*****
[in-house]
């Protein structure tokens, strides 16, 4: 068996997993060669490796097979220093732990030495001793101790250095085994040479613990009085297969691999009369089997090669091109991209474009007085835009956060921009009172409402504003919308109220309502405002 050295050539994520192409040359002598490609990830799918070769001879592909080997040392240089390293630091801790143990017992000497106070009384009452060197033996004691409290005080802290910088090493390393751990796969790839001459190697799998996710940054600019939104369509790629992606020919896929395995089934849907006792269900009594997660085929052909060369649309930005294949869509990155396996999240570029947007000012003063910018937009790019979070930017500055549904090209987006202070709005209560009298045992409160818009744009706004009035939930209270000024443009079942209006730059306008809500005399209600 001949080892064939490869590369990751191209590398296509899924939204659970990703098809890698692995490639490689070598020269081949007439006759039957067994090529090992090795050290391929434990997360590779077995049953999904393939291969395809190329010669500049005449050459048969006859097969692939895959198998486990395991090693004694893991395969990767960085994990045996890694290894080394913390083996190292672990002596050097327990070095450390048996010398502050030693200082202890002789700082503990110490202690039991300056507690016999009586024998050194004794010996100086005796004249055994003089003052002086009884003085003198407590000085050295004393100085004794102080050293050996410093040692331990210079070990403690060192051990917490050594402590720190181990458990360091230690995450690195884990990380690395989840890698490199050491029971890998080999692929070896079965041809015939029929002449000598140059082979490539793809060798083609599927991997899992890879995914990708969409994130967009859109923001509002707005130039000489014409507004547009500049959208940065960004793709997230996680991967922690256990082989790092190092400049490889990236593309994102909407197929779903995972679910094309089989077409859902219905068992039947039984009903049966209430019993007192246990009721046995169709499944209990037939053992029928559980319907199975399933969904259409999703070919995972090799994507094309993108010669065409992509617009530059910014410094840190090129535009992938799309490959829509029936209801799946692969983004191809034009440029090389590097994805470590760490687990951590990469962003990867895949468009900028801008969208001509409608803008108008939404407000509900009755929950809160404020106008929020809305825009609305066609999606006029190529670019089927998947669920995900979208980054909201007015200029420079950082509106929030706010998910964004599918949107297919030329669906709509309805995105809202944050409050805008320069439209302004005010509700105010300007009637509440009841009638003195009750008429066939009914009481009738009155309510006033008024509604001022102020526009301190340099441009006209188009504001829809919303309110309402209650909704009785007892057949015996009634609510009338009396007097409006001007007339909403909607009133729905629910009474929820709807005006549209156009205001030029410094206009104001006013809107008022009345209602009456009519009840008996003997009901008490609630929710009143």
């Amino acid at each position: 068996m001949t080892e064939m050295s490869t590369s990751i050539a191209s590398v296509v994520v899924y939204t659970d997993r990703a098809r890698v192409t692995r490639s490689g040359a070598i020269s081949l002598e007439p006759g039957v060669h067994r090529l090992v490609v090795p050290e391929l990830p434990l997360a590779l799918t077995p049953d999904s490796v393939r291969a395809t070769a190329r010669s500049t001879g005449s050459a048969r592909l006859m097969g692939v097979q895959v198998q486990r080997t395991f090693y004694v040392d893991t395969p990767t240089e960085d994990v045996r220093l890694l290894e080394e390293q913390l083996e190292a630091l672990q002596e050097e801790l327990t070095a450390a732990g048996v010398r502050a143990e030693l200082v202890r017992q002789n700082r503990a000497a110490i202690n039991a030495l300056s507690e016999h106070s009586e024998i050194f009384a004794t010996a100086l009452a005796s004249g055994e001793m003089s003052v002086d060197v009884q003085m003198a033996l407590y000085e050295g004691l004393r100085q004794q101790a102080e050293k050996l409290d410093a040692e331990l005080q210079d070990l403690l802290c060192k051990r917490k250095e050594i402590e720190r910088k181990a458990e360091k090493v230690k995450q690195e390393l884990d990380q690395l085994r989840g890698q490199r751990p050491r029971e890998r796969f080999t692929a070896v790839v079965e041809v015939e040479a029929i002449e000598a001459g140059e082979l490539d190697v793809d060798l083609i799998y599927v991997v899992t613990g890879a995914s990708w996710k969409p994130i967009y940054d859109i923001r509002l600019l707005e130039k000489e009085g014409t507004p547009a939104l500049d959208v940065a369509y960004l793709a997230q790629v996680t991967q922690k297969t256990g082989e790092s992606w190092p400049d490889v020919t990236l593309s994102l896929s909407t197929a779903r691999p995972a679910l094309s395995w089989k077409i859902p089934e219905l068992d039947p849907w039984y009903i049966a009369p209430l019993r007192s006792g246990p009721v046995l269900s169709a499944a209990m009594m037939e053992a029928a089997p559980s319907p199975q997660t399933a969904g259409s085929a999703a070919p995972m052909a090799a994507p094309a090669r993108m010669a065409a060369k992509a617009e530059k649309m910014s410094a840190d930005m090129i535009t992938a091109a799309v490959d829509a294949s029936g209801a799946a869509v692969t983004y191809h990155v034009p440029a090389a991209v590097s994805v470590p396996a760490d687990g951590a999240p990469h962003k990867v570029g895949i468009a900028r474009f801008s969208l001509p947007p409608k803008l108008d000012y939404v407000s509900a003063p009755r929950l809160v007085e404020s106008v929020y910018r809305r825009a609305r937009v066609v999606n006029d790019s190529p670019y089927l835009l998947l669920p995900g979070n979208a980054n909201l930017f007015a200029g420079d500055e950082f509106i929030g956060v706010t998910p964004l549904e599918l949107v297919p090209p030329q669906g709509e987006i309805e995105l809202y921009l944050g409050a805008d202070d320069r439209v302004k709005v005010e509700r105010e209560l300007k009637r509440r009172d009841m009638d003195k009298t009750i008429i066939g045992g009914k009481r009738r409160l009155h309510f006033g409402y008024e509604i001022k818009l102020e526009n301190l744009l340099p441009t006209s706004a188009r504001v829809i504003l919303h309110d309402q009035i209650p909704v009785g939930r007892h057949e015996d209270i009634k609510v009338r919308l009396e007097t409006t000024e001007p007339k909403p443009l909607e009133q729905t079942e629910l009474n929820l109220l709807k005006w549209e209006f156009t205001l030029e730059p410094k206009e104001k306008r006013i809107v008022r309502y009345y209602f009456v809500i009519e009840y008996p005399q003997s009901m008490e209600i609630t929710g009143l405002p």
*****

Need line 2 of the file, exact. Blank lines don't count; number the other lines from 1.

């Protein structure tokens, strides 16, 4: 068996997993060669490796097979220093732990030495001793101790250095085994040479613990009085297969691999009369089997090669091109991209474009007085835009956060921009009172409402504003919308109220309502405002 050295050539994520192409040359002598490609990830799918070769001879592909080997040392240089390293630091801790143990017992000497106070009384009452060197033996004691409290005080802290910088090493390393751990796969790839001459190697799998996710940054600019939104369509790629992606020919896929395995089934849907006792269900009594997660085929052909060369649309930005294949869509990155396996999240570029947007000012003063910018937009790019979070930017500055549904090209987006202070709005209560009298045992409160818009744009706004009035939930209270000024443009079942209006730059306008809500005399209600 001949080892064939490869590369990751191209590398296509899924939204659970990703098809890698692995490639490689070598020269081949007439006759039957067994090529090992090795050290391929434990997360590779077995049953999904393939291969395809190329010669500049005449050459048969006859097969692939895959198998486990395991090693004694893991395969990767960085994990045996890694290894080394913390083996190292672990002596050097327990070095450390048996010398502050030693200082202890002789700082503990110490202690039991300056507690016999009586024998050194004794010996100086005796004249055994003089003052002086009884003085003198407590000085050295004393100085004794102080050293050996410093040692331990210079070990403690060192051990917490050594402590720190181990458990360091230690995450690195884990990380690395989840890698490199050491029971890998080999692929070896079965041809015939029929002449000598140059082979490539793809060798083609599927991997899992890879995914990708969409994130967009859109923001509002707005130039000489014409507004547009500049959208940065960004793709997230996680991967922690256990082989790092190092400049490889990236593309994102909407197929779903995972679910094309089989077409859902219905068992039947039984009903049966209430019993007192246990009721046995169709499944209990037939053992029928559980319907199975399933969904259409999703070919995972090799994507094309993108010669065409992509617009530059910014410094840190090129535009992938799309490959829509029936209801799946692969983004191809034009440029090389590097994805470590760490687990951590990469962003990867895949468009900028801008969208001509409608803008108008939404407000509900009755929950809160404020106008929020809305825009609305066609999606006029190529670019089927998947669920995900979208980054909201007015200029420079950082509106929030706010998910964004599918949107297919030329669906709509309805995105809202944050409050805008320069439209302004005010509700105010300007009637509440009841009638003195009750008429066939009914009481009738009155309510006033008024509604001022102020526009301190340099441009006209188009504001829809919303309110309402209650909704009785007892057949015996009634609510009338009396007097409006001007007339909403909607009133729905629910009474929820709807005006549209156009205001030029410094206009104001006013809107008022009345209602009456009519009840008996003997009901008490609630929710009143």